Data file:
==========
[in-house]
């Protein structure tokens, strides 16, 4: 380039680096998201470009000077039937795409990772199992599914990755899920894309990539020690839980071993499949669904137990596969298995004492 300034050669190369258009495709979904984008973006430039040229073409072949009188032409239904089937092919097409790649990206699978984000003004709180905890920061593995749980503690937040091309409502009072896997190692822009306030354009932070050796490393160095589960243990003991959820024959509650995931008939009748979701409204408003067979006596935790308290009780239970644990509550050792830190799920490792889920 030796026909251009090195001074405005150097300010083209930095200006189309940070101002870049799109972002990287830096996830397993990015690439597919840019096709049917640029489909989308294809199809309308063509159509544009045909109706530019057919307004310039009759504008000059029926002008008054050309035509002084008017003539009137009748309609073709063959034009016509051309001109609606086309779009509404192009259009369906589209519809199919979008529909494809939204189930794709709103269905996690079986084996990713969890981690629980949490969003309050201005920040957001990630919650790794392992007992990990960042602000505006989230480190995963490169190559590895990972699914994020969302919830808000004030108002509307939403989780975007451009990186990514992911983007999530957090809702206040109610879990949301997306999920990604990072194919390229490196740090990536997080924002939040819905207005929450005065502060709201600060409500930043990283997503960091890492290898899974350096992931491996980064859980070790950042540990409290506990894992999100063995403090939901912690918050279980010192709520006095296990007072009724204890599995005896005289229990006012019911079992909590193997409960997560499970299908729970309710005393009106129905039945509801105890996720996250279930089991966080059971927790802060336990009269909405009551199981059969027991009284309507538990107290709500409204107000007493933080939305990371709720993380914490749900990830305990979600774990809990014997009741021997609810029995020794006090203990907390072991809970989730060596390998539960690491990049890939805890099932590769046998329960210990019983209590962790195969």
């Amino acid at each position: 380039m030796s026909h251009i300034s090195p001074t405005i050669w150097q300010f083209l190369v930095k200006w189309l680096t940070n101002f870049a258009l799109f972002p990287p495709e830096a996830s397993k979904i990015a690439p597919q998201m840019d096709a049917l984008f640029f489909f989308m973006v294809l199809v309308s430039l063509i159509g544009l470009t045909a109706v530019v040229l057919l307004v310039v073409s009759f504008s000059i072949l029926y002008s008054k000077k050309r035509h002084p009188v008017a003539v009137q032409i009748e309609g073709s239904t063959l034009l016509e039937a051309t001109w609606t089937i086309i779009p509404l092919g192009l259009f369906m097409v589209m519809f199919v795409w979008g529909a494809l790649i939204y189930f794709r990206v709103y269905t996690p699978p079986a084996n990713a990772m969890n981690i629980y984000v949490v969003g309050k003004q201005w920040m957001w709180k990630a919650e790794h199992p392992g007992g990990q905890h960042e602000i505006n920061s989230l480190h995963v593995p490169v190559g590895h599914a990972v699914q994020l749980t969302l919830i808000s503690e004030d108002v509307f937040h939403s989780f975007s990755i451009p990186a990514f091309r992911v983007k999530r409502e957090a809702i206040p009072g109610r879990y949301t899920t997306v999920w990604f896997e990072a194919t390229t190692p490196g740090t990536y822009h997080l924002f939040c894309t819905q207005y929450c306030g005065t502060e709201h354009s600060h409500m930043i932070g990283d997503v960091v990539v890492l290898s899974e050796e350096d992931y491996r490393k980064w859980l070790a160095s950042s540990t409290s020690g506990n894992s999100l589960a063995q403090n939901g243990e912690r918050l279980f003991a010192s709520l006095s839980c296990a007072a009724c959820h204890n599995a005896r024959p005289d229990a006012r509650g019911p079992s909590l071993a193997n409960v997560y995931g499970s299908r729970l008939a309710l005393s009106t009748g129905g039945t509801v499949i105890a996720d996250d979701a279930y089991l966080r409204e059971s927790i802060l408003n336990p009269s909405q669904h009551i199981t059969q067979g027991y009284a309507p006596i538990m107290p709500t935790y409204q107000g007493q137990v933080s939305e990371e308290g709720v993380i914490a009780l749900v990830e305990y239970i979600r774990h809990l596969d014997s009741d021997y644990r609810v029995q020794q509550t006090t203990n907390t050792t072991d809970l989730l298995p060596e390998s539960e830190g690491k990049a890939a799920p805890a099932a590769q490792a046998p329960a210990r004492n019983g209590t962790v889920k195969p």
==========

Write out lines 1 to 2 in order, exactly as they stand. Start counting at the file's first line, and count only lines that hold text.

[in-house]
């Protein structure tokens, strides 16, 4: 380039680096998201470009000077039937795409990772199992599914990755899920894309990539020690839980071993499949669904137990596969298995004492 300034050669190369258009495709979904984008973006430039040229073409072949009188032409239904089937092919097409790649990206699978984000003004709180905890920061593995749980503690937040091309409502009072896997190692822009306030354009932070050796490393160095589960243990003991959820024959509650995931008939009748979701409204408003067979006596935790308290009780239970644990509550050792830190799920490792889920 030796026909251009090195001074405005150097300010083209930095200006189309940070101002870049799109972002990287830096996830397993990015690439597919840019096709049917640029489909989308294809199809309308063509159509544009045909109706530019057919307004310039009759504008000059029926002008008054050309035509002084008017003539009137009748309609073709063959034009016509051309001109609606086309779009509404192009259009369906589209519809199919979008529909494809939204189930794709709103269905996690079986084996990713969890981690629980949490969003309050201005920040957001990630919650790794392992007992990990960042602000505006989230480190995963490169190559590895990972699914994020969302919830808000004030108002509307939403989780975007451009990186990514992911983007999530957090809702206040109610879990949301997306999920990604990072194919390229490196740090990536997080924002939040819905207005929450005065502060709201600060409500930043990283997503960091890492290898899974350096992931491996980064859980070790950042540990409290506990894992999100063995403090939901912690918050279980010192709520006095296990007072009724204890599995005896005289229990006012019911079992909590193997409960997560499970299908729970309710005393009106129905039945509801105890996720996250279930089991966080059971927790802060336990009269909405009551199981059969027991009284309507538990107290709500409204107000007493933080939305990371709720993380914490749900990830305990979600774990809990014997009741021997609810029995020794006090203990907390072991809970989730060596390998539960690491990049890939805890099932590769046998329960210990019983209590962790195969």